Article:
Uh-oh: Charging bulls a 'major worry' for stocks

Bullishness is running at an eight-month high among professional investors, triggering a "major worry" that the stock market is setting up for a pullback, according to a new sentiment survey.

Those believing the stock market is heading higher hit 59.5 percent in the most recent Investors Intelligence reading, which polls newsletter editors. That high level of confidence contrasted with just 14.1 percent of those in the bearish camp that believe the market is heading lower.

The 45.4 percentage point difference between the two readings is equal to where it was in early June 2014 and above the levels of December and mid-November that signaled near-term market tops. Bullishness rose from 56.6 percent during a period in which the S&P 500 gained 0.6 percent; the index is up 5.9 percent in February.

Read MoreHedgies all-in on stocks; here's how to play it

"A major worry is now signaled from the spread between the bulls and bears," John Gray at Investors Intelligence said in a narrative accompanying the survey.

In addition to the gaping divide between bulls and bears, those predicting a looming correction, or 10 percent market drop, fell from 29.3 percent a week ago to 26.4 percent, which is a 2015 low.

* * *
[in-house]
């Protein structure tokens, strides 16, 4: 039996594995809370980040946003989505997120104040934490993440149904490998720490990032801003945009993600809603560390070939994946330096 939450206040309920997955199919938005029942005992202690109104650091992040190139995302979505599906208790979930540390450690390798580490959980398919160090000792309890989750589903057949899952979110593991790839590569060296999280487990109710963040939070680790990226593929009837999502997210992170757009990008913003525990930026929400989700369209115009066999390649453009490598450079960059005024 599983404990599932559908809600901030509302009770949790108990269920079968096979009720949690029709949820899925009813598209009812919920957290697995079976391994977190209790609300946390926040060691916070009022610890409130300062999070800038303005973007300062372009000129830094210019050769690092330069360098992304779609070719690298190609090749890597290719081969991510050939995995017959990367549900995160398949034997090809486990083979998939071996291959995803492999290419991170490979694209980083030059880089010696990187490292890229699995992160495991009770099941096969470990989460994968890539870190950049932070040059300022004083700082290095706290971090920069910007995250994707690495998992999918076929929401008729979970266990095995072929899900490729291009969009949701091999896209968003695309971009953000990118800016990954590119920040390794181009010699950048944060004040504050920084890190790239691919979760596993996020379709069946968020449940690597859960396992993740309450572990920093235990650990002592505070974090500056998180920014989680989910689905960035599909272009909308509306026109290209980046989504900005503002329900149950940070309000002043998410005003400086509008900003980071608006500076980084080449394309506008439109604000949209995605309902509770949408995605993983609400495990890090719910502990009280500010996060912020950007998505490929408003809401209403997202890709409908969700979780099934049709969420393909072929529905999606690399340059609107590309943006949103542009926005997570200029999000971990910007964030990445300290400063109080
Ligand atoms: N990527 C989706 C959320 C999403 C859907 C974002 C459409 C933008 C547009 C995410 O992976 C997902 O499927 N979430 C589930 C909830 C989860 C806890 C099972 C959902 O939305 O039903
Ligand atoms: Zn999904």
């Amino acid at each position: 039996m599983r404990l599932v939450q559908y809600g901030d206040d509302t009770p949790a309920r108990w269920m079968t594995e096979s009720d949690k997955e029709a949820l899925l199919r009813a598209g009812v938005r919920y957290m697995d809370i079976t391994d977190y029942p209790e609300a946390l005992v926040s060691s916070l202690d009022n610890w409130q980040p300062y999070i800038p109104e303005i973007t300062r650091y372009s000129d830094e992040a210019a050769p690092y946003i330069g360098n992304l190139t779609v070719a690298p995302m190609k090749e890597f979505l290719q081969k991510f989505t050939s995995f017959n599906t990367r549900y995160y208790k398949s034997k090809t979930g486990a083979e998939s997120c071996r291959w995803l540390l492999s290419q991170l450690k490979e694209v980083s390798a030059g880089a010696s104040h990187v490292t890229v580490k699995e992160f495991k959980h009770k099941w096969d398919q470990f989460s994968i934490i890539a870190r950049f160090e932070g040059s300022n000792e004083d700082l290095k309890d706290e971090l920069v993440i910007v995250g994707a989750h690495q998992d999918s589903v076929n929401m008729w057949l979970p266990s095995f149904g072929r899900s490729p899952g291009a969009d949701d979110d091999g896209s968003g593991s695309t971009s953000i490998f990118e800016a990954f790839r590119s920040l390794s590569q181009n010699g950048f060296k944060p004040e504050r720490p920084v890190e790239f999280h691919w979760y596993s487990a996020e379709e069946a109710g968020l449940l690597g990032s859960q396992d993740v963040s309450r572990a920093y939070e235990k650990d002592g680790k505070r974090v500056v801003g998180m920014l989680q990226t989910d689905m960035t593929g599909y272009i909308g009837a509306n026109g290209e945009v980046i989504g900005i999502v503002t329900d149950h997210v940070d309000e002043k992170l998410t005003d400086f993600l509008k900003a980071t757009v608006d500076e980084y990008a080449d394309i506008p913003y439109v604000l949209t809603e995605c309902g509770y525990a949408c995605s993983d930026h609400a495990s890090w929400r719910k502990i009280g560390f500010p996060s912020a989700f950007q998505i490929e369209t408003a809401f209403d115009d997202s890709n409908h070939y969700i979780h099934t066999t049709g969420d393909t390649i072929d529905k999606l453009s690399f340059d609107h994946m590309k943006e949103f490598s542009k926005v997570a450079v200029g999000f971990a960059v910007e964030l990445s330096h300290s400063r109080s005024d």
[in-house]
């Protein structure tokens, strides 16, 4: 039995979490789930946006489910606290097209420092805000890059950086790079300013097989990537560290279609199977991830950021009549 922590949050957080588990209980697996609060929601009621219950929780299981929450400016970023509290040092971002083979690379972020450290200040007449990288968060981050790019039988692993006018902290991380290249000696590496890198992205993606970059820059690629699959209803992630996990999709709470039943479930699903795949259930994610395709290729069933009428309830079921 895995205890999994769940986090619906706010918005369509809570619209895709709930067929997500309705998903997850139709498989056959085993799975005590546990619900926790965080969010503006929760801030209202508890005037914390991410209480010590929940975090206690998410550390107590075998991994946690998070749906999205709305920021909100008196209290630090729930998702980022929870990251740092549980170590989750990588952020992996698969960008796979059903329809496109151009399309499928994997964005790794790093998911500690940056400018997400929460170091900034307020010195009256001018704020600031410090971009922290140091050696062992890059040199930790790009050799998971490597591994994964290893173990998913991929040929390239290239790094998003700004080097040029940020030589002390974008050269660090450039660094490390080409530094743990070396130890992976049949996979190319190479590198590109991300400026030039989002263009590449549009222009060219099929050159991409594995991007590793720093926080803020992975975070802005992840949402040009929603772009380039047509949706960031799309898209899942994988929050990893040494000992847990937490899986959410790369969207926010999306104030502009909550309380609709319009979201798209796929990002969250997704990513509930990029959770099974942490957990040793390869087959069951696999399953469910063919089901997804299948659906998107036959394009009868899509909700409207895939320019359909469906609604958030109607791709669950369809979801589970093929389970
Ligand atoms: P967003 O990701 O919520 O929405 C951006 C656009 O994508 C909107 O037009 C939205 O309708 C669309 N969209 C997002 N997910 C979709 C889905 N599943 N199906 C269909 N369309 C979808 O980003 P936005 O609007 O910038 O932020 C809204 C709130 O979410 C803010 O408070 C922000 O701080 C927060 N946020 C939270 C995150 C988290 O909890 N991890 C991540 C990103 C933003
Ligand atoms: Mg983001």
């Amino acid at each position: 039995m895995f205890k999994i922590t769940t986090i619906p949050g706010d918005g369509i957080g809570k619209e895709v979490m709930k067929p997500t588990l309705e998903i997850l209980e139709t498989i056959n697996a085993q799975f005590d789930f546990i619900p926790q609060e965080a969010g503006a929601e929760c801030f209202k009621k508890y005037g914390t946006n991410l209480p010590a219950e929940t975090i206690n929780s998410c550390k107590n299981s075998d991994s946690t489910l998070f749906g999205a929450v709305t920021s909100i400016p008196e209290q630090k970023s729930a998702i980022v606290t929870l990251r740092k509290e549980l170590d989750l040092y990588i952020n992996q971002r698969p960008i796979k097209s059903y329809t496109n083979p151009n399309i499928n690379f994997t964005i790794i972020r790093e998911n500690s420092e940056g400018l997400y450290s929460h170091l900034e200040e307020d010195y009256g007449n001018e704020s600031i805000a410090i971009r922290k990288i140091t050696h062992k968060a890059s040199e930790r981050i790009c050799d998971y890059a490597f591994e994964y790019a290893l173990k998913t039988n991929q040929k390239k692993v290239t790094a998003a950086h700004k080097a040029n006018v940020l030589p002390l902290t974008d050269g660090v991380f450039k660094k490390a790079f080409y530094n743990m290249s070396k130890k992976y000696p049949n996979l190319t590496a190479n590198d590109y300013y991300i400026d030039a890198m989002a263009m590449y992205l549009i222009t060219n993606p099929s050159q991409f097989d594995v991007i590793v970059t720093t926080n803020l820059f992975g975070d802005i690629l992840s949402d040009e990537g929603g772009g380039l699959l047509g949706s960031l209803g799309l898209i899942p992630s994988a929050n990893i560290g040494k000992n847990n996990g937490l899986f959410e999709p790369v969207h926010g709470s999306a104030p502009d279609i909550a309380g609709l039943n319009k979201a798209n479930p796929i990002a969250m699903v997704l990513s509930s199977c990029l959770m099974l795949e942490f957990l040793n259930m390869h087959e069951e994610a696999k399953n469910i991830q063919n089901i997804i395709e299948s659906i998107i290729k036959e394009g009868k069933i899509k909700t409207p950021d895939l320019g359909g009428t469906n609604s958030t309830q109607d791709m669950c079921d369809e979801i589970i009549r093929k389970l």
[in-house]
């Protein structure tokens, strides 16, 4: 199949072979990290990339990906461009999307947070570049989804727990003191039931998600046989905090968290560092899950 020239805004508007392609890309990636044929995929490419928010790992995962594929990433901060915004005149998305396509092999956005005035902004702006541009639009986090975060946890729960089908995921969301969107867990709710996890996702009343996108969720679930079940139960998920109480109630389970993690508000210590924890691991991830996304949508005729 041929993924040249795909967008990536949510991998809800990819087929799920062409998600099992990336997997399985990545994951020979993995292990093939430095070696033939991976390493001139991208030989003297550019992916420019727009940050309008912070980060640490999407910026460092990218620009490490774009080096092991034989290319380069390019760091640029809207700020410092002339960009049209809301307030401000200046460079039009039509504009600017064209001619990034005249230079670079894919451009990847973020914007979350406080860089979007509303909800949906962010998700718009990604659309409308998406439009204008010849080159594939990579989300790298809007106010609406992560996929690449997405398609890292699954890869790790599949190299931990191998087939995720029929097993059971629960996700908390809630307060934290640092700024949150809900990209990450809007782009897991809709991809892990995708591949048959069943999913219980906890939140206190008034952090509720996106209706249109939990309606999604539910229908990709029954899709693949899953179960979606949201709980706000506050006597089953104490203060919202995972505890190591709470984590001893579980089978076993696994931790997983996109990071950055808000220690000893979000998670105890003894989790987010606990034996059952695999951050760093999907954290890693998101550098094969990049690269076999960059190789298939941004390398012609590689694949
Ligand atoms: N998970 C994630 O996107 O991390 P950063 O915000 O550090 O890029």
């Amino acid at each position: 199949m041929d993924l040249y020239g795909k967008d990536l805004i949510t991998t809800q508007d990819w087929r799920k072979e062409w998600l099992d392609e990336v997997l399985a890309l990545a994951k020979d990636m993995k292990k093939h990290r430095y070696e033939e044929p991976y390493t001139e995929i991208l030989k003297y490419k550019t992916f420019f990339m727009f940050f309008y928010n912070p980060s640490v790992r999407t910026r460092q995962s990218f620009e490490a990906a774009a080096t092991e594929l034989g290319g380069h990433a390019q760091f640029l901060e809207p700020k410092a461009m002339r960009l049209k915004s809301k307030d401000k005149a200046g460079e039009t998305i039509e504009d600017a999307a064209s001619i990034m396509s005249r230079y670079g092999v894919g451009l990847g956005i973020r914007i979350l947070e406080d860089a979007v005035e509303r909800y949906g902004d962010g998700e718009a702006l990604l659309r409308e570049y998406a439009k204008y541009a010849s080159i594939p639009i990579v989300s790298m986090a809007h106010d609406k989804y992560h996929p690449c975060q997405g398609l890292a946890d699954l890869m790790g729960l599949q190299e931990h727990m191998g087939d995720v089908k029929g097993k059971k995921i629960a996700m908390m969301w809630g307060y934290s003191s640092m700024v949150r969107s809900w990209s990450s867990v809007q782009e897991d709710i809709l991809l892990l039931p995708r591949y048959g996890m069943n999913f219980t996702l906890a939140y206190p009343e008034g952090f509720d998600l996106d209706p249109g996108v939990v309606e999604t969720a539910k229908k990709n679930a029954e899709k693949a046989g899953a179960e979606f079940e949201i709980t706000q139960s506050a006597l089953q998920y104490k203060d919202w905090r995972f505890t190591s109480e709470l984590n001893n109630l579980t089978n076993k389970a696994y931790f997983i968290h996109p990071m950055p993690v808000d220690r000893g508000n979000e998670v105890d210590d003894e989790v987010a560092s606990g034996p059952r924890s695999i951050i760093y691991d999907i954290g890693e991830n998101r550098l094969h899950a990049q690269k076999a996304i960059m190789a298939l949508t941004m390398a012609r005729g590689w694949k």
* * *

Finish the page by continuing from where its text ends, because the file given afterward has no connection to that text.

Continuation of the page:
Gray cited several comments showing how strong the conviction is for the bulls:

From "The Chartist," by Dan Sullivan and Steve Mais: "The current technical evidence continues to suggest that what we have here is a market that simply does not want to go down."

From James Flanagan's "Past Present Futures": "All those who fretted about deflation and ran to bonds look like they have been snookered. They are having to deal with the reality of a stock market which has dismissed the significance of the deflation and the European dilemma and advanced to new highs."

Though they are in the minority, there was this representative view from a bear—Brad Lamensdorf, who edits the "LMTR Newsletter": "From a historical perspective, equity markets are exceedingly expensive. ... While stocks may appear cheap relative to bond yields, this too is manipulated as governments have distorted yields. In our opinion, when the market turns downward its force will be swift. We continue to maintain our 50 percent short position, which was established on December 15, 2014."